Japan, U.S. Press North Korean Abduction Issue at UN Side Event

(Bloomberg) -- The United Nations Security Council debated conflicts from Syria to Libya to Bosnia this week. Missing from the agenda: North Korea’s missile launches, explicitly prohibited by unanimous council resolutions.

With the U.S. and its allies offering a muted response to Kim Jong Un’s latest violation of international resolutions, UN attention on North Korea came at a small side event on abduction cases.

Relatives of people held hostage by Pyongyang, including the father of Otto Warmbier, the American college student who died in 2017 following more than a year of captivity in North Korea, spoke in harsh and moving terms at an event co-sponsored by Japan, Australia, the U.S. and the European Union.

Japan, U.S. Press North Korean Abduction Issue at UN Side Event

“We use this term Chairman Kim, but he should really be called criminal Kim,” said Fred Warmbier. “We start by telling the truth.”

Even though ballistic missile testing is banned by council resolutions pushed by President Donald Trump’s former ambassador to the UN, Nikki Haley, the U.S. has largely held back on highlighting the latest violations as Trump continues to seek a diplomatic deal. European officials earlier this week suggested holding a meeting but the U.S. decided to wait as it assesses the situation, diplomats said.

Yet Jonathan Cohen, an American envoy to the UN, used the Friday event as an opportunity to draw attention to North Korea’s human rights violations.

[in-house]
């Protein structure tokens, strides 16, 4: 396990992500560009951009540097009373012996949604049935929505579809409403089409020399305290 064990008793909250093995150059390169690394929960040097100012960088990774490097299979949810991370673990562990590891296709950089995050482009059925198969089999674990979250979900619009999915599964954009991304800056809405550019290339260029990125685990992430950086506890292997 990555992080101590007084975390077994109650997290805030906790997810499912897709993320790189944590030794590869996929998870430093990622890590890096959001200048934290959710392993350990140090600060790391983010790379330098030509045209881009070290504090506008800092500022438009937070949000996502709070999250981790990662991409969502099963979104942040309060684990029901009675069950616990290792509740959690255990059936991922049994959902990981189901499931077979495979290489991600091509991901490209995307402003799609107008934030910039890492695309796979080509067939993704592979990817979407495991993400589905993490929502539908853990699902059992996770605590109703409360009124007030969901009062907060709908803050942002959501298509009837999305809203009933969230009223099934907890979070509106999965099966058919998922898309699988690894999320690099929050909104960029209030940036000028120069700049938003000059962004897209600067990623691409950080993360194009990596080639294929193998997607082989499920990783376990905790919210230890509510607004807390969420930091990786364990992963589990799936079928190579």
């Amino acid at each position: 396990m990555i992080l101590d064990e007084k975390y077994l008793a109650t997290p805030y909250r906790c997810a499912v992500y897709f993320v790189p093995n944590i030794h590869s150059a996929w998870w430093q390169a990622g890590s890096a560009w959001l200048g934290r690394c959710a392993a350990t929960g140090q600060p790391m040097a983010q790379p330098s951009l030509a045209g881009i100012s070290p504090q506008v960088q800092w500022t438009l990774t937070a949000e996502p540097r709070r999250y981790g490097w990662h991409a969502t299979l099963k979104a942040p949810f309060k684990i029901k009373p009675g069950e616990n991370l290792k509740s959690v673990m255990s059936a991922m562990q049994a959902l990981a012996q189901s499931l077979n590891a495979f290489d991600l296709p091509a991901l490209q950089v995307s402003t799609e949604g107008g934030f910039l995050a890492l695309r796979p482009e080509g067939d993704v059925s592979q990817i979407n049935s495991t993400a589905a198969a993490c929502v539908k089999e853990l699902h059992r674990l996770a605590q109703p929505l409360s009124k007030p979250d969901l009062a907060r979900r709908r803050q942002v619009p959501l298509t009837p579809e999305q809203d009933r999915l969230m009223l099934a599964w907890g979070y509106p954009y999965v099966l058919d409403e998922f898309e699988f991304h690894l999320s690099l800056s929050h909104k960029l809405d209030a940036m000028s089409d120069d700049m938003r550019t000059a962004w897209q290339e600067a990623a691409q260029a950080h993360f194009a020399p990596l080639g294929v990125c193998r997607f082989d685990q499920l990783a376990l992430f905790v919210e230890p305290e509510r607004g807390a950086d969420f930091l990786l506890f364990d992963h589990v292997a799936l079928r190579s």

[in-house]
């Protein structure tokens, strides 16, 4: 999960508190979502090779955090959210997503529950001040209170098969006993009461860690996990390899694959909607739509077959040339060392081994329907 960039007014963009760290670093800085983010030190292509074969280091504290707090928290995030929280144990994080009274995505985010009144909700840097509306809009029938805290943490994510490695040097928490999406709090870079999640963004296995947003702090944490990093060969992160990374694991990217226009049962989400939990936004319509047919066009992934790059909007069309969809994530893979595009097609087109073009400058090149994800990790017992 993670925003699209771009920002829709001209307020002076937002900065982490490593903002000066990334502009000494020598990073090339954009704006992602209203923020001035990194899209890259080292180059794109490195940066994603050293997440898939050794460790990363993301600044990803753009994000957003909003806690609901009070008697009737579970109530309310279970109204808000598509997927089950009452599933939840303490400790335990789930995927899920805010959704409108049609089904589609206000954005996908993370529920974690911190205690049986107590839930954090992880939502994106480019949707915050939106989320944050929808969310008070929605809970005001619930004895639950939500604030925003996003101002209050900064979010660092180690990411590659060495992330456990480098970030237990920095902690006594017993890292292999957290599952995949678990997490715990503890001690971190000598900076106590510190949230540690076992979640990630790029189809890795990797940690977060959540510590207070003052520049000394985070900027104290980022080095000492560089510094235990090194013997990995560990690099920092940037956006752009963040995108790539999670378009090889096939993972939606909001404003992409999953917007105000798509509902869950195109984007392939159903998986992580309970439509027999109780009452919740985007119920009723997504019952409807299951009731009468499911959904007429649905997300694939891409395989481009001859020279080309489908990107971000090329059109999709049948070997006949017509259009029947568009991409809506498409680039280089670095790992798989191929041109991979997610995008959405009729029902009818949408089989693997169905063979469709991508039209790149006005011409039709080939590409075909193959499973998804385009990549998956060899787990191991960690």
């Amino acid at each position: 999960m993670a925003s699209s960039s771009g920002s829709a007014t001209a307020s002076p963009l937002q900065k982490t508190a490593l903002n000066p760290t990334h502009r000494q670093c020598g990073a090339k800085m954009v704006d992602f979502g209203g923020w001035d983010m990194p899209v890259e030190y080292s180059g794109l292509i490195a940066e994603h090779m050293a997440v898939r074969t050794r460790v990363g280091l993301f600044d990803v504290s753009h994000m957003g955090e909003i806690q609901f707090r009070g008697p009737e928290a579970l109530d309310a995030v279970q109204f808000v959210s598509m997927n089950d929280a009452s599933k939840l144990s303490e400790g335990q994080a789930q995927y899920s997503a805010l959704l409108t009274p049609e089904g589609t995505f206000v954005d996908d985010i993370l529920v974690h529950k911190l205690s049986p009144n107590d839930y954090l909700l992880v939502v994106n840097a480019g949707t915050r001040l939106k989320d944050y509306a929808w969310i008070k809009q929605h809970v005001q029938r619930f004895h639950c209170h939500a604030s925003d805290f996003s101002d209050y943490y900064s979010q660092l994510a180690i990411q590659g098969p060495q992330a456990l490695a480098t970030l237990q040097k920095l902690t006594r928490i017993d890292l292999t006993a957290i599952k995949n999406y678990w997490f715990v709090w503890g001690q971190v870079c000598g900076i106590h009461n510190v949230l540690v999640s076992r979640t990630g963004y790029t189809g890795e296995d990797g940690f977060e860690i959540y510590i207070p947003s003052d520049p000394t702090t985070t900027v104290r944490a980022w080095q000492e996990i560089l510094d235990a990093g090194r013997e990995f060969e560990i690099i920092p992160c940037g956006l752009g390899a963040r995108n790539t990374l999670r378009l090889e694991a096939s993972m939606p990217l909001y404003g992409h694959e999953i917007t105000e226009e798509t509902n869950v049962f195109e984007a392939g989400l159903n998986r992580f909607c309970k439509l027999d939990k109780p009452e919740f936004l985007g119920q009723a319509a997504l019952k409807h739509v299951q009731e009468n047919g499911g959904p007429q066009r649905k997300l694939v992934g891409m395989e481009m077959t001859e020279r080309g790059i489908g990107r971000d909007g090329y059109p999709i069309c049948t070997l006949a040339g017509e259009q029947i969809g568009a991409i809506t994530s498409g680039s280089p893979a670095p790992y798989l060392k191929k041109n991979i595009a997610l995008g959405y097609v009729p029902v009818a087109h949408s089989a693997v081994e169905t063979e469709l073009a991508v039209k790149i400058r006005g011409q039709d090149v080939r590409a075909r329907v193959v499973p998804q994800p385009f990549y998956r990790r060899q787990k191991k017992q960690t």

“We remain deeply concerned about the human rights issue and North Korea’s egregious human rights record,” Cohen, the U.S. mission’s charge d’affairs said. “The United States stands with those whose loved ones were abducted.”

Japan, U.S. Press North Korean Abduction Issue at UN Side Event

Japanese Prime Minister Shinzo Abe has asked Trump to discuss with Kim the fate of 12 Japanese citizens abducted in the late 1970s and early 1980s. Tokyo officially lists 17 of its citizens as having been kidnapped by North Korea, five of whom were freed in 2002.

Japan wants the issue of the abductees to be given the same weight as demands regarding North Korea’s nuclear and missile programs in U.S. negotiations with Kim. As of April 2017, more than 12 million people had signed petitions from the families urging Abe to continue efforts to bring the rest home.

“The scale of damage caused by abduction is extensive,” said Japanese Chief Cabinet Secretary Yoshihide Suga, who is responsible for the abductees issue. “We have taken every diplomatic opportunity to raise the issue of abduction and the U.S.. has manifested its understanding.”

The UN event came a day after North Korea fired two short-range missiles in its second weapons launch in a week. The launch has threatened to undermine nuclear disarmament talks with the U.S.

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